Hurworth Hunt

West Yorkshire Hunt Sabs, confronted at Hurworth Kennels, April 2021

Going back to October 2018, Hurworth Hunt AGM document makes some interesting reading:
“Some exciting news is that we now have the Northern Counties Hunt mink hounds at our kennels. Their committee were not happy with where they were for various reasons and Matthew was up for it as we have the capacity to lodge them and a little bit of extra income doesn’t go amiss.
Why would a hunt that is supposed to be trail hunting take on a mink hunt into their kennels? Mink hunting along rivers is never done using trails but, as they point out, it’s a nice little earner. The AGM document goes on to explain the Hurworth like many hunts across the country are losing money year on year:
“Looking at the income side of the accounts – subscriptions are down by nearly £5,500 to £18.675, donations up but field money down by £3400, as is the six day tickets. There has been a large increase in offal, due to other hunts taking it, reducing the high disposal costs.
On the expenditure side, generally the same as last year, although the rates have gone back up due to the rebate we had last year. This leaves a deficit for the year of £3296.20.
The main loss is with the subscriptions and field money, which has been the trend for the last three years.”

Moving on to May 2019 meeting minutes, a very important point is raised:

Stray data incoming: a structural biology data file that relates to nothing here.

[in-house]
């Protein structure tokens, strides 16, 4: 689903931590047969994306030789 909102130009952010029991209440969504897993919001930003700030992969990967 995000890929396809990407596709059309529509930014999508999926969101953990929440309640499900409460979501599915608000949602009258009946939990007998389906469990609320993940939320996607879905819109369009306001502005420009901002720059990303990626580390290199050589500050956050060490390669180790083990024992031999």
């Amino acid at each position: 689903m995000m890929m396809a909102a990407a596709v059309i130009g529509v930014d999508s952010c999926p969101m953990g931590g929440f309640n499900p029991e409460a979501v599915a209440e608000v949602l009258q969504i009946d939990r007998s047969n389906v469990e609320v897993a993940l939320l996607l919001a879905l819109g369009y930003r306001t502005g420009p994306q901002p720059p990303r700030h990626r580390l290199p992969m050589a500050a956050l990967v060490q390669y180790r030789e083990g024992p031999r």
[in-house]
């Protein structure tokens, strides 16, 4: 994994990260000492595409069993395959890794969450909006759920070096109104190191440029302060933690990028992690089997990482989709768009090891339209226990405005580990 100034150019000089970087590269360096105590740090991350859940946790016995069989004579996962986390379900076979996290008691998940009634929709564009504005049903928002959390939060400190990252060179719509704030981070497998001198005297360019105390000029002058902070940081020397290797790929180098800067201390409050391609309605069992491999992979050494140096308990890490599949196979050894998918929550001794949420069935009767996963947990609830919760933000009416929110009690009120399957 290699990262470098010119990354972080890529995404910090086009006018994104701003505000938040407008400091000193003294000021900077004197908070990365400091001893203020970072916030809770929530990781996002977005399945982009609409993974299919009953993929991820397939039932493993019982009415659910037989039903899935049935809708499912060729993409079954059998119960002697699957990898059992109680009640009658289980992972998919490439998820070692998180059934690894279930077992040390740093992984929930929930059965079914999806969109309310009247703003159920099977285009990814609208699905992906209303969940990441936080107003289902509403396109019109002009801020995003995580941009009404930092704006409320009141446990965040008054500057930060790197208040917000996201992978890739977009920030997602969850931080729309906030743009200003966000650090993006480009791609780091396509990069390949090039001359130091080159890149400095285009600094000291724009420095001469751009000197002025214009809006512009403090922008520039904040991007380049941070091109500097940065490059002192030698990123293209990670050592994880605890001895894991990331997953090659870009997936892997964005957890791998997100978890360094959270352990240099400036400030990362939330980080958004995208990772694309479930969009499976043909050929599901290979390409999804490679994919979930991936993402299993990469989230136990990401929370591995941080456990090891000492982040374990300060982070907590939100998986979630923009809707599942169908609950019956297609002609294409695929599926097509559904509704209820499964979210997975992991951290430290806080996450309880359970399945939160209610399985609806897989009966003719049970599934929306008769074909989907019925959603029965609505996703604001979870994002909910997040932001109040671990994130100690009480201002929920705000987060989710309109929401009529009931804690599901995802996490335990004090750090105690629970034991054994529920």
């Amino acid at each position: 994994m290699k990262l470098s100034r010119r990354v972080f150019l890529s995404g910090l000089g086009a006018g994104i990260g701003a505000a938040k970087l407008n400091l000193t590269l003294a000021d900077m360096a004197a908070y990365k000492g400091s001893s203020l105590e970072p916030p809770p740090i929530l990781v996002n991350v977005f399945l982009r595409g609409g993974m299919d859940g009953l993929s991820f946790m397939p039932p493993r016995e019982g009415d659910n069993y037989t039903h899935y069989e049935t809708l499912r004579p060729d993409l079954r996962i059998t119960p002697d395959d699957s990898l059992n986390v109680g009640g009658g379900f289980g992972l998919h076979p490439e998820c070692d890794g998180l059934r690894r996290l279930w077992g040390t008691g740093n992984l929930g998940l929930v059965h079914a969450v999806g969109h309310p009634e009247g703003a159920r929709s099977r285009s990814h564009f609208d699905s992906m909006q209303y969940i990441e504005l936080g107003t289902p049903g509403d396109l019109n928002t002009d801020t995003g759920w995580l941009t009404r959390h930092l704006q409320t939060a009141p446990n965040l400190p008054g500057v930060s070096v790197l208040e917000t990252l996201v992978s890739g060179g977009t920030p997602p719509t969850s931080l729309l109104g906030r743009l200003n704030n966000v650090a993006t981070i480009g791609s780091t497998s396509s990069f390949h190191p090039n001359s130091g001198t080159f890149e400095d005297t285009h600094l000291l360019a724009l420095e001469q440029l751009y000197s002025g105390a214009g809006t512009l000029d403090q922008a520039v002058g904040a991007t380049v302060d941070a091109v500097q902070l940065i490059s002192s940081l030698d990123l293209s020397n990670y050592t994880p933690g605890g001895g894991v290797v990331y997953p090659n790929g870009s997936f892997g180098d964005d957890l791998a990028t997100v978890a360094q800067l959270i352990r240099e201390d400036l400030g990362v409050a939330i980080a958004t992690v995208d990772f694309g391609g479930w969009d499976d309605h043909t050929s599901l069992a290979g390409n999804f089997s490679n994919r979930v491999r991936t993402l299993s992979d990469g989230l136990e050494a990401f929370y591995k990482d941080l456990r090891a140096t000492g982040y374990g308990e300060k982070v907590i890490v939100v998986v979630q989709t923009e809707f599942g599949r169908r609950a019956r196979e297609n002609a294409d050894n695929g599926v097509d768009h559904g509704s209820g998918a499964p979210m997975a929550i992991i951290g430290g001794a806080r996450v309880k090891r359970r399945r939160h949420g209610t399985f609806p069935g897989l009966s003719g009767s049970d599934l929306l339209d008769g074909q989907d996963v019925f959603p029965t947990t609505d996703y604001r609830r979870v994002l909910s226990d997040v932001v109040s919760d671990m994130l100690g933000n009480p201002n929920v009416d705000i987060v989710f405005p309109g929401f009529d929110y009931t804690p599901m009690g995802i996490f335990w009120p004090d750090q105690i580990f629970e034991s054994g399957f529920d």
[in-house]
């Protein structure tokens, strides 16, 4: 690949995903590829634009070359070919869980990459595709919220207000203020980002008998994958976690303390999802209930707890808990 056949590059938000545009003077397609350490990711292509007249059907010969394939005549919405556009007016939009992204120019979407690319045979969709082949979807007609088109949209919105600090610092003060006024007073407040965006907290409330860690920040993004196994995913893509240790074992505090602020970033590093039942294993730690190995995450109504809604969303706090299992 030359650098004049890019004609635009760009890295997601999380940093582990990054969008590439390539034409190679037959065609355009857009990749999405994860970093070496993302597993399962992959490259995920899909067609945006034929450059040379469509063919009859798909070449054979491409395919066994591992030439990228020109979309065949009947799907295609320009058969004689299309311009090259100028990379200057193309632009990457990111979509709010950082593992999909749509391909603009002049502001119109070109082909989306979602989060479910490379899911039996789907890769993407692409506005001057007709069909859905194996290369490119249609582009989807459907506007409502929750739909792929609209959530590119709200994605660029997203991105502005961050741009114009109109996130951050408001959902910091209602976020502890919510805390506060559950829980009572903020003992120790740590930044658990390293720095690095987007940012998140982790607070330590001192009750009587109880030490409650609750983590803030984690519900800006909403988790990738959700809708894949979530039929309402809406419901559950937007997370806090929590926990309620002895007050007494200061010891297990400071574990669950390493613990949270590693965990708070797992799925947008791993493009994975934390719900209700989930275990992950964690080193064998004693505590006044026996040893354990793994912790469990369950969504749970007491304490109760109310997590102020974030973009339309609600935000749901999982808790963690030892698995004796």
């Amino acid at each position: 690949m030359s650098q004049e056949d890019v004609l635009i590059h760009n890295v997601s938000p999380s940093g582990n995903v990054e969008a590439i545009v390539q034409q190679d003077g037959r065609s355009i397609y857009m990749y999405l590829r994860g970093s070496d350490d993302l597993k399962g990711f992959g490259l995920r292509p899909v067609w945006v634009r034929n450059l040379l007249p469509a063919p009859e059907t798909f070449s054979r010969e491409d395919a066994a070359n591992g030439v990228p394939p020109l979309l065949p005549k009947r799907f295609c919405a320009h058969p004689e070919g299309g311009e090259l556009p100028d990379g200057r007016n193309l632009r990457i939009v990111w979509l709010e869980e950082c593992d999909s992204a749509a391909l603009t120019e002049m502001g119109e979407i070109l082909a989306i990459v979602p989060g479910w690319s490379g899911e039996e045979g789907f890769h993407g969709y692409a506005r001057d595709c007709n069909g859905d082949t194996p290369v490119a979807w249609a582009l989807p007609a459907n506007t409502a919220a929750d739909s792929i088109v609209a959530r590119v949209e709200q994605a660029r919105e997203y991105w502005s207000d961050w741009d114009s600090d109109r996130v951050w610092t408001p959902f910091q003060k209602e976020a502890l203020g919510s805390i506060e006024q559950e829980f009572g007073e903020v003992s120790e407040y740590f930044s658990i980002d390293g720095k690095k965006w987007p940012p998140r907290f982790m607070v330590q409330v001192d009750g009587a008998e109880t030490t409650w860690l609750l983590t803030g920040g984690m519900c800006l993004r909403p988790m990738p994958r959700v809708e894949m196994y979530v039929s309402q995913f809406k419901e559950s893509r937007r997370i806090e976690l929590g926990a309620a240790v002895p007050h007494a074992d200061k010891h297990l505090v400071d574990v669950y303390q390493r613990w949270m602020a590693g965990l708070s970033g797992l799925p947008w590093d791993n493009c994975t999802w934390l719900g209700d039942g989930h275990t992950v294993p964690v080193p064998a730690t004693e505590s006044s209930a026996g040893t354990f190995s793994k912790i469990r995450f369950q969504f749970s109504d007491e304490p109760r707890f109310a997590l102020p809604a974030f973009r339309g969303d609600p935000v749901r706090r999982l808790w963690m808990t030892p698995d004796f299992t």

“Jane, Steph, Carol C and Carol P had been on a social media awareness course last Sunday at Wetherby – compared to other hunts the Hurworth is quite media savvy, however it was noted that we should have a list of procedures to follow if the worst happens, such as hounds being killed on roads, dealing with antis and that we take care how the public see it or it is portrayed on social media.”

You have to wonder how hounds can ever be killed on a road, given that hunts have supposed to have been following trails for the last 15+ years. The next set of Hurworth meeting minutes from March 2020 explains how that is possible:
“Hounds only started to run well towards the end of the season, and thanks must go to Carl Whitaker who saved the day on one of the best runs of the season, stopping hounds 15 yards off the A19.”

For anyone not acquainted with the A19, it is one of the busiest roads in the North East of England. A hunt choosing to lay a trail within 50 feet of this road is impossible to believe. Not only would hounds lives be obviously at risk but such an accident on such a busy road could easily cause a multiple car crash with human fatalities.

And it’s the tax payer that funds this reckless behaviour as the April 2020 minutes reveal, this is another hunt that has done well out of the coronavirus pandemic, with a £10,000 grant:
“Many of you will already have heard of the result of our very astute treasurer in securing a small business grant from the government. £10k now resting in the Hunt’s bank account. Well done Pat.”

And on the subject of reckless in March 2020 an email was circulated amongst the hunt which outlined how the hunt staff, whips and masters are all involved in drink driving and that if the police breathalized them they’d lose their driving licence and job!

Finally, a comprehensive list of the landowners who allow hunting, the subscribers and the supporters, all on one handy database. You can download it here.